The reports have trickled in the same way that proponents of Reaganomics might suggest to poor and working class folks that if they just wait a piece of the pie that Big Banks control will drip down soon enough.
The American Bankers Association (ABA) and the banks and
people of Chicago saw at least a thousand people get off buses and surround the
entrance of Goldman Sachs headquarters in Chicago.
Then, they witnessed those same people move to Well Fargo headquarters and enter the lobby. Those in the lobby decried the actions of Wells Fargo and fought to deliver a letter to Wells Fargo executives.
More than a thousand boarded the buses they came in on and went to the Sheraton Hotel where the ABA is holding their convention.
People read testimony, acted out a skit to remind the Big Banks of what they have done to America, and then they proceeded to declare that they would be coming back to confront the ABA again on Tuesday.
This is the biggest mobilization of people since the Wall Street bailouts were pushed through Congress like a resolution for unjust pre-emptive war on a Middle East country.
I do not know where this will all lead but let me tell you
what I see and why I have dropped what I am doing in college to lend support as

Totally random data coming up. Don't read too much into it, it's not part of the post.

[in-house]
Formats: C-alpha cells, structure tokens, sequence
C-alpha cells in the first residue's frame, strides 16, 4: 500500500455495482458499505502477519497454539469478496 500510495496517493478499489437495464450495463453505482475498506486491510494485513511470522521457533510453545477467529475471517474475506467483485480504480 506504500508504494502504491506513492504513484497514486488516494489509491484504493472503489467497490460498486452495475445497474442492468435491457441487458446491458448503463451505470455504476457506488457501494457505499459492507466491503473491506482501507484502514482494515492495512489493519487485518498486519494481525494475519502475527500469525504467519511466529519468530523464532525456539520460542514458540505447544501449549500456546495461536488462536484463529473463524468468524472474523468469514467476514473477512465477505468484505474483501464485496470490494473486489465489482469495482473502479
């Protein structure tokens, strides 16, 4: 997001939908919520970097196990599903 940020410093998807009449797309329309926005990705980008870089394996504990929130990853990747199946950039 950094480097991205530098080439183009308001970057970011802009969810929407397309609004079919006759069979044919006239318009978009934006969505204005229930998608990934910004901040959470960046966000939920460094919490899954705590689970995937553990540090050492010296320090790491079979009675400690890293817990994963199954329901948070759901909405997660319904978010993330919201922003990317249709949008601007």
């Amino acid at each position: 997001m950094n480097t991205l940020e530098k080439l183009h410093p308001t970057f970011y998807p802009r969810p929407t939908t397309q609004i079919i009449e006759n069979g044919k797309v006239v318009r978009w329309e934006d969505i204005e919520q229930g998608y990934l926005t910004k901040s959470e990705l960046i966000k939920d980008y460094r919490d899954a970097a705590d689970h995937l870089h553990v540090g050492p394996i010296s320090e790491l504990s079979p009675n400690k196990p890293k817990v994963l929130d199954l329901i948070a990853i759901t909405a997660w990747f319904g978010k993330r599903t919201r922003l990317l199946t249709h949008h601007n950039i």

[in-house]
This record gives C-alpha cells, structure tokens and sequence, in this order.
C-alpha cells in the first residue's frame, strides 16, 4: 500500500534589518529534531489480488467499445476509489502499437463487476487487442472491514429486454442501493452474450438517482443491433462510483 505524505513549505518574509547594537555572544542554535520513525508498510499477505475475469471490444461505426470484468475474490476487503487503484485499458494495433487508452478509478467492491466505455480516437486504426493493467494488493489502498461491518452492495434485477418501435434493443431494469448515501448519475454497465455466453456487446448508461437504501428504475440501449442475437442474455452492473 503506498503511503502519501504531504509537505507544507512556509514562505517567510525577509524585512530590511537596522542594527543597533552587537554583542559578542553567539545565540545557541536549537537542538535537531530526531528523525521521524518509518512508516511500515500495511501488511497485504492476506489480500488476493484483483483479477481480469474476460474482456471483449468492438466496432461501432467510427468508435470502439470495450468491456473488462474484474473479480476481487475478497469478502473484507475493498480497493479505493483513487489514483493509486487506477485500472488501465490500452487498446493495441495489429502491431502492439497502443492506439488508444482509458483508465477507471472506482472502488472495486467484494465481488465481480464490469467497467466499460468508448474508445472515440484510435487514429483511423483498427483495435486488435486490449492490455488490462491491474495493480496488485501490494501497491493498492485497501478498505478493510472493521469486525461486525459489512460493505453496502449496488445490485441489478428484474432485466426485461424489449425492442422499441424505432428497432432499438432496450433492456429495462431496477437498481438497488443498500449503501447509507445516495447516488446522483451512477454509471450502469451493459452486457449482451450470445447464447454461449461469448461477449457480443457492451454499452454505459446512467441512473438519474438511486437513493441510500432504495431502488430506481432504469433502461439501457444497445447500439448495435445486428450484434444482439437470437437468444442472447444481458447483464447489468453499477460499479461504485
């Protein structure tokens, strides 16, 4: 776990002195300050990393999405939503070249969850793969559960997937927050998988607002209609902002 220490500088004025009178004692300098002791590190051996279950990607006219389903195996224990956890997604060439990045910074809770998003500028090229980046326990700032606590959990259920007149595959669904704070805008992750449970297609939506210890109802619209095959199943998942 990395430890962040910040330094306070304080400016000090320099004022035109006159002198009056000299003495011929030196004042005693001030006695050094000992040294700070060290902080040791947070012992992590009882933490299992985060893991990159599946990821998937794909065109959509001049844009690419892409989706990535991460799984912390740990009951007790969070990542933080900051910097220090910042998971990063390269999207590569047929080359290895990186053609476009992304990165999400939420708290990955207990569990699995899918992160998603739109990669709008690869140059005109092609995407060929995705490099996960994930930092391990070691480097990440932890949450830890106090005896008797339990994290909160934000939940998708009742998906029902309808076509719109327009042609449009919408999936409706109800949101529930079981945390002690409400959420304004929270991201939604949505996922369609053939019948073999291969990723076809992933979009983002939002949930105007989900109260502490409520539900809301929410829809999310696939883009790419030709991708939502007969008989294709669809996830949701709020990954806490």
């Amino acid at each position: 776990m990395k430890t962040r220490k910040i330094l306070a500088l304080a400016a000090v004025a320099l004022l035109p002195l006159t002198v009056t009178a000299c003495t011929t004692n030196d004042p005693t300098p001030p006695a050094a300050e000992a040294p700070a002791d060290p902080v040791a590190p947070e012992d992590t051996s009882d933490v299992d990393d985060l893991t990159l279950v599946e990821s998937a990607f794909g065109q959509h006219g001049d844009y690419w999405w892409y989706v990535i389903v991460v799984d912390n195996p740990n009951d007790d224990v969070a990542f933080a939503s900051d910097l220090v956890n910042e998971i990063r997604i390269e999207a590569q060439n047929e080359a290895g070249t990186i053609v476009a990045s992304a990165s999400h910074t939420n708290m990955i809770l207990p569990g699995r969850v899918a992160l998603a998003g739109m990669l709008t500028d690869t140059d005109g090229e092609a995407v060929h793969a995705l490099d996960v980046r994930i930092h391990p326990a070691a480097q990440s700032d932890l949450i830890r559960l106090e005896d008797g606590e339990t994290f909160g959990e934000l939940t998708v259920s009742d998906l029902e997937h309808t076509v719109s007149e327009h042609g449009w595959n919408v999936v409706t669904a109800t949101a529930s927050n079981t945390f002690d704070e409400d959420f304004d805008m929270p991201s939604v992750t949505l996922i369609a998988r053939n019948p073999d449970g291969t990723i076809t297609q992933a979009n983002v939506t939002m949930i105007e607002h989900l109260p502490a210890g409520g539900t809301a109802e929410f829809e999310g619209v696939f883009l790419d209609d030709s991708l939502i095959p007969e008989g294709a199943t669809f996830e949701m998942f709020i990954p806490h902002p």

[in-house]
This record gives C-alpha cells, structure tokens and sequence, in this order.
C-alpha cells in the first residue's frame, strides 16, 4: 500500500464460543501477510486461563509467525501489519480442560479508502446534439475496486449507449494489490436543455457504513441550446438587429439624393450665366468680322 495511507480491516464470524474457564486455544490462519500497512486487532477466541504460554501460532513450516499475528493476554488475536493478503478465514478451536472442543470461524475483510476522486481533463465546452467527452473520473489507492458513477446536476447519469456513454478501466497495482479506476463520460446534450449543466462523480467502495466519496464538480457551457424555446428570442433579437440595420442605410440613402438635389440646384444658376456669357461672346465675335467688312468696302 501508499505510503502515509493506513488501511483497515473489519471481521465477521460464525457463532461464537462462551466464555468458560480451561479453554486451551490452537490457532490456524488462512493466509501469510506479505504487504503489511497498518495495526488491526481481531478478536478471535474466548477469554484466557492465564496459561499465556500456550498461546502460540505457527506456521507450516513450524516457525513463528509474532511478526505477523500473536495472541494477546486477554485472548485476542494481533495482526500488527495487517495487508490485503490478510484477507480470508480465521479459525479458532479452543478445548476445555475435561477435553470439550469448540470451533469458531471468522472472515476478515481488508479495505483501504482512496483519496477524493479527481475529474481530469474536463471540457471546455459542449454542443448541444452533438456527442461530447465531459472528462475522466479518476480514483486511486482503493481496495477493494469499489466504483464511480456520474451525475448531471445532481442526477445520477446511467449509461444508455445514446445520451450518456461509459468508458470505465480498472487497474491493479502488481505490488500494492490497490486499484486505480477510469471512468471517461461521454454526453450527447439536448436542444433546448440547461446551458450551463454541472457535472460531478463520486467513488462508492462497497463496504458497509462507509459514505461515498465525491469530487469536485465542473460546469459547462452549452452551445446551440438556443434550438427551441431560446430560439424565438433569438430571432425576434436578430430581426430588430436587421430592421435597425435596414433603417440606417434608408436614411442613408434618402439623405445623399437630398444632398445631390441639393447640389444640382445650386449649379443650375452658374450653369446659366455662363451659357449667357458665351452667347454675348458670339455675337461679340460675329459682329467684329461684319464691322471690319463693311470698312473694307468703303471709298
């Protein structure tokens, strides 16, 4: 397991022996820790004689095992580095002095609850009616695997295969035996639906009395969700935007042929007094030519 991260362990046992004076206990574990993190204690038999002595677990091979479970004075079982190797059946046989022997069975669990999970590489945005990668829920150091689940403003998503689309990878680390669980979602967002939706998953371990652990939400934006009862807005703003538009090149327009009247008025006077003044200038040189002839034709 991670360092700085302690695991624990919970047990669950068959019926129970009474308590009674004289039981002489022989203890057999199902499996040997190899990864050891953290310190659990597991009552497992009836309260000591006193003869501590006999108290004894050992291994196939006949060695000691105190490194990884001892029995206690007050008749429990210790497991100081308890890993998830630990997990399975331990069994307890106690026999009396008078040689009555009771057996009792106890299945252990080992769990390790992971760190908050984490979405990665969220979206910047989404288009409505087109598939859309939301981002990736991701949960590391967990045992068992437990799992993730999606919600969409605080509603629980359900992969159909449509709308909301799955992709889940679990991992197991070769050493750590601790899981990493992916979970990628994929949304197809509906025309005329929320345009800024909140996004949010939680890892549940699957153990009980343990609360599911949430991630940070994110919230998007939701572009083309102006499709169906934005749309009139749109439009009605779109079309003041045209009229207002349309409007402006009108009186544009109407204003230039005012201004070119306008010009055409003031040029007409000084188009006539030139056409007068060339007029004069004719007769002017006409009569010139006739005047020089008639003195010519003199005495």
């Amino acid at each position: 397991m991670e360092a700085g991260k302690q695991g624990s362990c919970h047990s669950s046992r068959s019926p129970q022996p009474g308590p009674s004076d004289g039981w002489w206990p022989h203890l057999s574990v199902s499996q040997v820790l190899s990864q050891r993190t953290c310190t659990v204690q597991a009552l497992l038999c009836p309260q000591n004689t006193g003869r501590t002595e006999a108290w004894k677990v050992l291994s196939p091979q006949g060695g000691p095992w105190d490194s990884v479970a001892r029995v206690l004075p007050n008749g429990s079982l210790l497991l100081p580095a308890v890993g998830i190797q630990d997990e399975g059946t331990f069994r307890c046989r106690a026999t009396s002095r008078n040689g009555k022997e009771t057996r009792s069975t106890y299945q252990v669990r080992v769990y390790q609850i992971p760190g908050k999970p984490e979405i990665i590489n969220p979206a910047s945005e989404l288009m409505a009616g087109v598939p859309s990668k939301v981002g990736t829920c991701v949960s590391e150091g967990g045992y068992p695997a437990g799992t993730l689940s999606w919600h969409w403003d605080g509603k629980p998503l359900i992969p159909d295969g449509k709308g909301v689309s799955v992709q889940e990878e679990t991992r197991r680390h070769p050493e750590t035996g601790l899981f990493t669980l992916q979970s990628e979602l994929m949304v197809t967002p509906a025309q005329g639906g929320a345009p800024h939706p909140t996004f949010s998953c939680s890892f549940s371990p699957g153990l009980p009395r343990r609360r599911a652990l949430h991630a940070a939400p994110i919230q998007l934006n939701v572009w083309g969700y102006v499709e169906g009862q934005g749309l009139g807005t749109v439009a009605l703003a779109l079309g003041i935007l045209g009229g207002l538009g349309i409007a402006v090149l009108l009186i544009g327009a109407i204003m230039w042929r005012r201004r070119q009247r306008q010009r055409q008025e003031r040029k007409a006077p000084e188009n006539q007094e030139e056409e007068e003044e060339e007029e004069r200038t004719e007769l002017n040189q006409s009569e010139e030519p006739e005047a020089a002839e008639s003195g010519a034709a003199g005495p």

a citizen journalist to all who have come out to protest.
I see people from all over finally saying they are not going to let the banks have the power over Congress anymore.
I see individuals from many, many states demanding that Congress finally be the representative body we think it should be.
I see leaders and organizers channeling the anger and frustration into a clear, concise message that will be impossible for Congress, the Big Banks, or the Obama Administration to ignore.
I see a possibility to capitalize off of this action and turn this mobilization into something that ends up truly empowering more and more communities across America.
I imagine that with YouTube video and reports of these
actions circulating other Americans will mobilize and hold actions outside branches of "too
big to fail" banks like Bank of America, Goldman Sachs, Citibank, JP Morgan
Chase, and Wells Fargo.
I imagine each of the 50 states will begin to take action to create their own state-owned public bank.
Perhaps, they will refuse to accept the obstruction of reforms we have come to expect from many of the Democrats and Republicans in Congress.